‘I won’t take part!’: Exploring the multiple identities of the ethnographer in two Ghanaian hospitals

Matilda Aberese-Ako*

*Corresponding author for this work

Research output: Contribution to journalArticleAcademicpeer-review

7 Citations (Scopus)

Abstract

This article reflects on how an ethnographer’s approach to field entry, the topic of study, her use of ethnographic methods and contextual factors shaped research participants’ perception of her multiple identities in a Ghanaian hospital environment. Her perceived multiple identities influenced trust and distrust relations between her and her research participants, which impacted on the research project. The article discusses the paradox of the researcher’s negotiation of her multiple identities of ‘insider’ and ‘outsider’ and its influence on the process of data collection, understanding and analysis of the study topic. The article argues that research projects give birth to the ethnographer. Obviously, the observations of the ethnographer, who is the main research instrument, of her own position, are an important source for data collection. Participation and positioning in organizational activities can provide the ethnographer with a personal experience of her study topic and data that enhances understanding of organizational processes.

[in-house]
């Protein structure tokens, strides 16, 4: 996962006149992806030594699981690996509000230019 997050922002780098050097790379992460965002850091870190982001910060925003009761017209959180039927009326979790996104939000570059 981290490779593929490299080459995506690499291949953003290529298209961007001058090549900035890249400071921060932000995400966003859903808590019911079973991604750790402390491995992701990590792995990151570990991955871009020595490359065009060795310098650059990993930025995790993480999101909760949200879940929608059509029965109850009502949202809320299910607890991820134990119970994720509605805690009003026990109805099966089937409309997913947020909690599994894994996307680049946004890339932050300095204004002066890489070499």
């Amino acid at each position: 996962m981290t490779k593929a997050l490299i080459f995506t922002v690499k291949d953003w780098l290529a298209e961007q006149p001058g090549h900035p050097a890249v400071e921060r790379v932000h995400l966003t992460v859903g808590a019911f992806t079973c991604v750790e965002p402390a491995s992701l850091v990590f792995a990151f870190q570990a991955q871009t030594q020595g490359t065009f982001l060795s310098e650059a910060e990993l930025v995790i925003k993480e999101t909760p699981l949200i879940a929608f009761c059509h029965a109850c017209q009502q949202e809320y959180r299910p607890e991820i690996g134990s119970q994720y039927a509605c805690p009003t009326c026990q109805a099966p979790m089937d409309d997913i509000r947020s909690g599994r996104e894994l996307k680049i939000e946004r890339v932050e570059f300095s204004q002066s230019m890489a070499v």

Original languageEnglish
Pages (from-to)300-321
JournalEthnography
Volume18
Issue number3
DOIs
Publication statusPublished - 2017

Keywords

  • distrust
  • hospital ethnography
  • insider
  • multiple identities
  • outsider
  • power
  • trust
  • worker motivation

Fingerprint

Dive into the research topics of '‘I won’t take part!’: Exploring the multiple identities of the ethnographer in two Ghanaian hospitals'. Together they form a unique fingerprint.

Cite this